Service Sector Reforms Could Boost EU Productivity by Average of 5%, Says World Bank

Service Sector Reforms Could Boost EU Productivity by Average of 5%, Says World Bank

Service Sector Reforms Could Boost EU Productivity by Average of 5%, Says World Bank

The FINANCIAL -- While EU growth is projected to remain low, with limited scope for quick policy fixes, a new World Bank report says reforming the service sector could significantly boost incomes and convergence. The World Bank EU Regular Economic Report (EU RER) projects reforms could increase productivity by an average of 5 percent, providing more and better jobs, stimulating investments, and deepening integration.

Currently, growth in the EU is expected to reach about 1.6 percent in 2016-17, driven by low oil prices and a supportive monetary policy. The prolonged recession and a slow recovery of growth and jobs have undermined confidence in the EU and national institutions.

“The potential for growth in the EU is being depressed by low levels of investment, a decline in the working-age population, and a productivity slump,” said Doerte Doemeland, World Bank Lead Economist and lead author of the report. “Scope for quick policy fixes is limited. Improvement of service sector regulations could be one of the key areas of leveraging growth, incomes, and jobs.”

Services account for three quarters of GDP and two-thirds of employment in the EU, and are much more regulated than in non-EU OECD countries. As much as one fifth of the EU labor force is employed in regulated professions such as legal services, engineering, and architecture, and face significant restrictions, creating large disparities across the EU.

Most restricted services - including finance, accounting, transportation, communications, or legal services - are the key drivers of growth in advanced economies. Yet, in the EU, service providers are often not allowed to offer their services in other EU member states, unless they make significant structural changes to their businesses – in areas such as ownership, insurance, professional association membership, or worker qualifications.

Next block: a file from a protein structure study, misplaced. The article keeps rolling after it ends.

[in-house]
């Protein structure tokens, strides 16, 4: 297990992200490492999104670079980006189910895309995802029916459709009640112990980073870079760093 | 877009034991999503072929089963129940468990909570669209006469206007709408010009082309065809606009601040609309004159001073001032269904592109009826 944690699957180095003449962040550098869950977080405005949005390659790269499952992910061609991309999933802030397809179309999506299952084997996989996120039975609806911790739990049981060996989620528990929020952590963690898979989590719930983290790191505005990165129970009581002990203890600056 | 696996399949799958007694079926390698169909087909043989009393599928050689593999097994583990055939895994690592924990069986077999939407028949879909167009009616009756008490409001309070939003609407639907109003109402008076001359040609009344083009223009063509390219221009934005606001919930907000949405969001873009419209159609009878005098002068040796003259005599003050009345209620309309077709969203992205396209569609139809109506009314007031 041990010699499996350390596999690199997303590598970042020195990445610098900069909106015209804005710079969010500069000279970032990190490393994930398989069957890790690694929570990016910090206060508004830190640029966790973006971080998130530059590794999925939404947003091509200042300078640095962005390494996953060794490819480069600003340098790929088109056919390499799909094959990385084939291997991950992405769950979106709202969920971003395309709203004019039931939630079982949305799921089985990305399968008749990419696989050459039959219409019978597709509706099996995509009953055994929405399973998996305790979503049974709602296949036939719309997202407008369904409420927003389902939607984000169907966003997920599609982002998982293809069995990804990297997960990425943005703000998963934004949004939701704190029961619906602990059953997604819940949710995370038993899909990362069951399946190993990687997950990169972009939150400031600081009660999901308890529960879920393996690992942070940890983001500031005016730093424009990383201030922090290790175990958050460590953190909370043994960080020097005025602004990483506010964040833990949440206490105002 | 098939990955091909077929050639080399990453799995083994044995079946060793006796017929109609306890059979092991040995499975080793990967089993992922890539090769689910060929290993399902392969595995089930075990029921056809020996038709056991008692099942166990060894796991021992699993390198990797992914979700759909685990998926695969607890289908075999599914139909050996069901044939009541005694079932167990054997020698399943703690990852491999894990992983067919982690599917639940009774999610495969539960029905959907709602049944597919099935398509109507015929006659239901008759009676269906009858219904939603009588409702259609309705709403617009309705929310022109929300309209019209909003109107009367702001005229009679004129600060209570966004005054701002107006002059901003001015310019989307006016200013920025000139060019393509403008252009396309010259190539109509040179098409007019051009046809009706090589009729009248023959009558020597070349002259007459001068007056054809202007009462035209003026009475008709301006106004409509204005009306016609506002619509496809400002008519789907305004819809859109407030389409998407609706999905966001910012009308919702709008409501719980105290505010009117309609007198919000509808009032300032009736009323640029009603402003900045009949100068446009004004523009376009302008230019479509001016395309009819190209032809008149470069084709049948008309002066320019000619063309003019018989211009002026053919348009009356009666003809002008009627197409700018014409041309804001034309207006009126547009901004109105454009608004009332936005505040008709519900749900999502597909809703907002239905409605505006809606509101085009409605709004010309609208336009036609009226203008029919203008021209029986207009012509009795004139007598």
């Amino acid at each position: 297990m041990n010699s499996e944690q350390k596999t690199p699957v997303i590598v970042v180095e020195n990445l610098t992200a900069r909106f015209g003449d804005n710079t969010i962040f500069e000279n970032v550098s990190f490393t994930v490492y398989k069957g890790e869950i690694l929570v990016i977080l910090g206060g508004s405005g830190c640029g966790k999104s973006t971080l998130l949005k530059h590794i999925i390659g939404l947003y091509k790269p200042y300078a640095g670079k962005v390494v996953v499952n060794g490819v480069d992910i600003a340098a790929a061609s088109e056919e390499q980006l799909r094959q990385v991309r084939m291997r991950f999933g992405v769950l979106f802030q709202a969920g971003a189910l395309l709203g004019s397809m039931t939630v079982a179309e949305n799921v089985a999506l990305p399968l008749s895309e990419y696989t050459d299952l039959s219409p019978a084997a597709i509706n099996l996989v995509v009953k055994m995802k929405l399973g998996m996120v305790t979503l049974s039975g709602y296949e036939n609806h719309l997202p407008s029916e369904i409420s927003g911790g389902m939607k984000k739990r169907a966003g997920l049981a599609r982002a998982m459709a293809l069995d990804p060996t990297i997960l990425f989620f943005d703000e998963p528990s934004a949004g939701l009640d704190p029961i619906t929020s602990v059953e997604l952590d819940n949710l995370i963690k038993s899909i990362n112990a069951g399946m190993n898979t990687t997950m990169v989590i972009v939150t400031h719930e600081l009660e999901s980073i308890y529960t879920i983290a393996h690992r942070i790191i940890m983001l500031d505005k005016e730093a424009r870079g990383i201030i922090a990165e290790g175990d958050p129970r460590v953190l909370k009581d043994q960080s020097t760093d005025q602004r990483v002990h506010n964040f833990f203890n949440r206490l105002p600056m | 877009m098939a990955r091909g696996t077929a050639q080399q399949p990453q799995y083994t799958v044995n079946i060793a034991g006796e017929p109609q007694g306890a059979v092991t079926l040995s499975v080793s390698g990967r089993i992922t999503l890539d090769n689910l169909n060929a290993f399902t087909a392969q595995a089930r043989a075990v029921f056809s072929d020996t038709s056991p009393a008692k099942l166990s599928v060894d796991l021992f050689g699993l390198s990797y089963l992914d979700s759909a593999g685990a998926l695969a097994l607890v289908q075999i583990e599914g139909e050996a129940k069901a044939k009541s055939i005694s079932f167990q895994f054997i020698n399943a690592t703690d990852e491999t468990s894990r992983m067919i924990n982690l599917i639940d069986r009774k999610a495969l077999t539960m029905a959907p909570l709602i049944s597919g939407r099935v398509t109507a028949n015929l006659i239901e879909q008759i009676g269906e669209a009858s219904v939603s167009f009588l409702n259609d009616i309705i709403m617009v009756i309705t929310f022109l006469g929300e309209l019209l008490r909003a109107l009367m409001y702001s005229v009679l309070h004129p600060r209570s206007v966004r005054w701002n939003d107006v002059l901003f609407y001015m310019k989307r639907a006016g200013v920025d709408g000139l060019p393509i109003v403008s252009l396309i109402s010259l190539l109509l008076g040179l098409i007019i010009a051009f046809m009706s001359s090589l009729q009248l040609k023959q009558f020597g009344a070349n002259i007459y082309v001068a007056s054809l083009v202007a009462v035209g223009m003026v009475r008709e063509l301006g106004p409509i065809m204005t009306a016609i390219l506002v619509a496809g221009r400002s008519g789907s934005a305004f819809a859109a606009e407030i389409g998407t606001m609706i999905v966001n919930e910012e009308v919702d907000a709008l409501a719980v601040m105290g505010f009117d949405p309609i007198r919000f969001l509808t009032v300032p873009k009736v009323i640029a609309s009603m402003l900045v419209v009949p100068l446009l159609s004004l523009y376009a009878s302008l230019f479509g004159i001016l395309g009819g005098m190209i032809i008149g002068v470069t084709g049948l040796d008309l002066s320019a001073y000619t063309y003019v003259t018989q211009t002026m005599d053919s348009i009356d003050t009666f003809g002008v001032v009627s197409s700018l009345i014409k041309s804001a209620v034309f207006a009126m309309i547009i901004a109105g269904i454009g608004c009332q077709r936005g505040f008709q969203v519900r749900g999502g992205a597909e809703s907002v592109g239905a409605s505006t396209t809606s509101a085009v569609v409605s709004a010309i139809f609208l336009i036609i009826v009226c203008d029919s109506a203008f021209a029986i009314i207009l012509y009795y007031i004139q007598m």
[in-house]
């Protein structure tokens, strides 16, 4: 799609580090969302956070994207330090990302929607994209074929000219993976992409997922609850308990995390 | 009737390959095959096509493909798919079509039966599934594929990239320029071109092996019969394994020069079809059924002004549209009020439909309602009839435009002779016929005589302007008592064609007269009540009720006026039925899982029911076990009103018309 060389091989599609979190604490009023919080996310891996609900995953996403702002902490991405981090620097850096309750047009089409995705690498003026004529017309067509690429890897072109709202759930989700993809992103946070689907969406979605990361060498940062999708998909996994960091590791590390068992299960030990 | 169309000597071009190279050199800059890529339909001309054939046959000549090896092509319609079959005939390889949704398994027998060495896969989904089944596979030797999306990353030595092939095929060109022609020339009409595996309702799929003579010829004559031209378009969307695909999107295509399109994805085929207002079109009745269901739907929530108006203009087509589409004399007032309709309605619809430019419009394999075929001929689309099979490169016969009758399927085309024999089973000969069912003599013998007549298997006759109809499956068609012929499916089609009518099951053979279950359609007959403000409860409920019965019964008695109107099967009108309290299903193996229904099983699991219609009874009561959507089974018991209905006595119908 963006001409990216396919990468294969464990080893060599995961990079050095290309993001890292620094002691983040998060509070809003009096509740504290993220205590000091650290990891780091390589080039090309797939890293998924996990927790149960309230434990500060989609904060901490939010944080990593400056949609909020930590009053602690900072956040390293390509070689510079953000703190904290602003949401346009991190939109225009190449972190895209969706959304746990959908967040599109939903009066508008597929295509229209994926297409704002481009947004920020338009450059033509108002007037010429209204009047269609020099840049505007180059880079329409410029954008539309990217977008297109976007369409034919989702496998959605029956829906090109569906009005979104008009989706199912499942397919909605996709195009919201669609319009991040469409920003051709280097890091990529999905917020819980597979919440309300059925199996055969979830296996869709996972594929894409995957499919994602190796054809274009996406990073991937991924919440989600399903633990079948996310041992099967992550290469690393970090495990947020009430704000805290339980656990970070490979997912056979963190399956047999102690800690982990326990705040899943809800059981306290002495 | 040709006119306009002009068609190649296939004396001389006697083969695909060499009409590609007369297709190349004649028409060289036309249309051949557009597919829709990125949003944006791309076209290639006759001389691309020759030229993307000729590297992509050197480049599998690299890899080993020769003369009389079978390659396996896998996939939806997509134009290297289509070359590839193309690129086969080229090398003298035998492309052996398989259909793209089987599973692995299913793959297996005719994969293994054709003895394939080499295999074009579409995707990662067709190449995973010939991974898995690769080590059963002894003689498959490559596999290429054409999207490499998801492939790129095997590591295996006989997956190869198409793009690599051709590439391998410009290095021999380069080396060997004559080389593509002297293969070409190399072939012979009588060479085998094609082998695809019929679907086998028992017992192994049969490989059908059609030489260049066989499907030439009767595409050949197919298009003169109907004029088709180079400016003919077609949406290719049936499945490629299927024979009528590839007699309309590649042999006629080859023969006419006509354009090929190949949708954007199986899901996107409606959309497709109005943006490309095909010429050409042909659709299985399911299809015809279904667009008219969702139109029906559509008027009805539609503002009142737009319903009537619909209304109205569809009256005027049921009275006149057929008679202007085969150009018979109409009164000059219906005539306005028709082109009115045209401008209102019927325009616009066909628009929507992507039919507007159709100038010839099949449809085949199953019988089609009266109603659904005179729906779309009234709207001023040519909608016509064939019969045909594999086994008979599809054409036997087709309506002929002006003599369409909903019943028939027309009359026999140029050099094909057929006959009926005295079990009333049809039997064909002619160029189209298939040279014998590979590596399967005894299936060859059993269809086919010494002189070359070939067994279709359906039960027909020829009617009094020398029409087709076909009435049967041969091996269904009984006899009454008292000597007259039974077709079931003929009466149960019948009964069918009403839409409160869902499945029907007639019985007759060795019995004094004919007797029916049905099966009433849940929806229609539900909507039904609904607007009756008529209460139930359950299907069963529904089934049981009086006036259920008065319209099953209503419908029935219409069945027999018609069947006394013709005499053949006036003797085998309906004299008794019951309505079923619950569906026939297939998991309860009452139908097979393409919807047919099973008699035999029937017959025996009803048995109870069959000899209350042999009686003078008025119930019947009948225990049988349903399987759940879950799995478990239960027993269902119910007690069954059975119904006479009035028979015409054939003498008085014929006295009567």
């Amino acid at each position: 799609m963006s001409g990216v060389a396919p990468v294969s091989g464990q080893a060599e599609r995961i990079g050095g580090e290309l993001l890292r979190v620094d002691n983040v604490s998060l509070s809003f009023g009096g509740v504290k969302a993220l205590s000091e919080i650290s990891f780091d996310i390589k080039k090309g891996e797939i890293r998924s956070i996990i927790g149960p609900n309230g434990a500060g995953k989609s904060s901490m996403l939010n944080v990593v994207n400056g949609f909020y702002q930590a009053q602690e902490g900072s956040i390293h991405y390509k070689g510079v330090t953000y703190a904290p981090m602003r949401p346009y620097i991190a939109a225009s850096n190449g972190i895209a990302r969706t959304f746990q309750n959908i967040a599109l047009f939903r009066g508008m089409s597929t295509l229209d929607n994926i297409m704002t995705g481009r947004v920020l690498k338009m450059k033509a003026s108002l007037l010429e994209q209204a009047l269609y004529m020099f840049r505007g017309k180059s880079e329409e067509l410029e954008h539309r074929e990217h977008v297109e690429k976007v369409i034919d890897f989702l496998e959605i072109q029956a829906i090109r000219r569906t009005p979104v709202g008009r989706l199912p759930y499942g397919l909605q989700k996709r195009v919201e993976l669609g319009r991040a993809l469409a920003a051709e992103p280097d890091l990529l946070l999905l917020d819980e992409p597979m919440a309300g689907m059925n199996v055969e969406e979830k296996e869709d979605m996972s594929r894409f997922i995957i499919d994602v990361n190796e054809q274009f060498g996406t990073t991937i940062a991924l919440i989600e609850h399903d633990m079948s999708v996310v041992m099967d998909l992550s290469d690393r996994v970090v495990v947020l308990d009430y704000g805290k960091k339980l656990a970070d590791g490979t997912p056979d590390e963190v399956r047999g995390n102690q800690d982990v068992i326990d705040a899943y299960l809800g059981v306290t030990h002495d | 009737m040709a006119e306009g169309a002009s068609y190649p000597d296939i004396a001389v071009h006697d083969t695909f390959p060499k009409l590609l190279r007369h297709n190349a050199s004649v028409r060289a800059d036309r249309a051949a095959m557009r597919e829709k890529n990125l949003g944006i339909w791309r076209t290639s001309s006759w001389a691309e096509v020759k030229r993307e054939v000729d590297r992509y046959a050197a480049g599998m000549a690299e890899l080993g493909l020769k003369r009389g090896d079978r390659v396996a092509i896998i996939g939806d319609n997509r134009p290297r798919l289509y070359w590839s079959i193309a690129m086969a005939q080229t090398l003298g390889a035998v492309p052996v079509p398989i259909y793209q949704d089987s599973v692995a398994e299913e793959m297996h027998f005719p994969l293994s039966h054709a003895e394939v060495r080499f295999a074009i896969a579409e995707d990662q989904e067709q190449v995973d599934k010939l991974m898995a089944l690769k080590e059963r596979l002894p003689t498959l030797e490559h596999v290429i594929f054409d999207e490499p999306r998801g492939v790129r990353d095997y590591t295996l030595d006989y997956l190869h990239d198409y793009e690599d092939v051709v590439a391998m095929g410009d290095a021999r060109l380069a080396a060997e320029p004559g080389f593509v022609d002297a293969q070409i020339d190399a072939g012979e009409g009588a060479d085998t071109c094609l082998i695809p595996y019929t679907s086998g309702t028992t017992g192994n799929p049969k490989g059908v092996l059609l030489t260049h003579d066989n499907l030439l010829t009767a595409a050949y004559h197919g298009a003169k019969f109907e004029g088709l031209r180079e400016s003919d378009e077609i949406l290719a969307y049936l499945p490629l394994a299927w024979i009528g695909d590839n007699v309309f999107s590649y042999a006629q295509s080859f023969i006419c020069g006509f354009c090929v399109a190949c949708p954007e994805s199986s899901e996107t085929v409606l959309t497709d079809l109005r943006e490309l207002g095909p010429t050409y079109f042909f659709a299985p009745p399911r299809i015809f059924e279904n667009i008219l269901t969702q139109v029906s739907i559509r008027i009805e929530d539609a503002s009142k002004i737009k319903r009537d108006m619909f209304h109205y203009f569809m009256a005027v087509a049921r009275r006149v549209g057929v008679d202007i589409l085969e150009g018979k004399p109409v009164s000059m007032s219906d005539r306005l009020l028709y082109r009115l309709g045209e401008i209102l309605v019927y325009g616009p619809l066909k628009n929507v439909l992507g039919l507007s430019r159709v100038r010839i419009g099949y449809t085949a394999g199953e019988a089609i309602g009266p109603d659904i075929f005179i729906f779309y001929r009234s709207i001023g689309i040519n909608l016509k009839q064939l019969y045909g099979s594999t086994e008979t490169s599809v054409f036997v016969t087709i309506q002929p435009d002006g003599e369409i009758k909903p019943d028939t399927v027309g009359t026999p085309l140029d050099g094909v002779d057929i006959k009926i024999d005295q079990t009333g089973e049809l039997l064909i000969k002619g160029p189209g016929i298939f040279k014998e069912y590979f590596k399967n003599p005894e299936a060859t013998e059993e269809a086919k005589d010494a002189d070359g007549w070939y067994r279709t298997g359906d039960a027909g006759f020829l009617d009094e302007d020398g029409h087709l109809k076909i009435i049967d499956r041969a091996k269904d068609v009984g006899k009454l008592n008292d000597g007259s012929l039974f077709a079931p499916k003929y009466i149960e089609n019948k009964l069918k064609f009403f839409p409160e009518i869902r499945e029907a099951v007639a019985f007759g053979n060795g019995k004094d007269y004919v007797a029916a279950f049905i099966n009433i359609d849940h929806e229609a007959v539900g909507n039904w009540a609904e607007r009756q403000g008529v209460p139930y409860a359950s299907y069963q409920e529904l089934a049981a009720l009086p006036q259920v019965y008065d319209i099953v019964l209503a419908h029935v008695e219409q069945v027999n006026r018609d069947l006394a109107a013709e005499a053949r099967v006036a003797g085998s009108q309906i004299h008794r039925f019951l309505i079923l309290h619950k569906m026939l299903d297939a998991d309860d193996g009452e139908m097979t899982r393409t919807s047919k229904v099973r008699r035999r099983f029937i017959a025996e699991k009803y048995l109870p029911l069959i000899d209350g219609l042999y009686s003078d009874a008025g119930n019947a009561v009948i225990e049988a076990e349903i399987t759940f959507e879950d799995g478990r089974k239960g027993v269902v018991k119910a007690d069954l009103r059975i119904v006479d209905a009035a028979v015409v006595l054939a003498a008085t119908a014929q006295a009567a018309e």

While the EU Services Directive, adopted in 2006, aims to create a single market of services, service sector reforms at the national level face significant political constraints. The World Bank Report proposes several policy options to facilitate the much-needed liberalization of the service sector:

Prioritize service sector reforms across EU member states and formalize them in a ‘roadmap’ 

Carry-out previously agreed reforms, including those in the EU service directive

Make service sector reform a competition policy priority for the European Commission and for national competition authorities

Create a common market for professional services

Facilitate a debate about the benefits and costs of reform with service sector providers and users.

Retrain workers that could be negatively affected by the proposed reforms

“The service sector is likely to strongly impact productivity in a relatively short period of time, and productivity is the key to sustained growth in the EU,” said Arup Banerji, World Bank Regional Director for the EU. “We strongly believe that the policy actions recommended in our report can help regain growth, jobs, and confidence across the European Union.”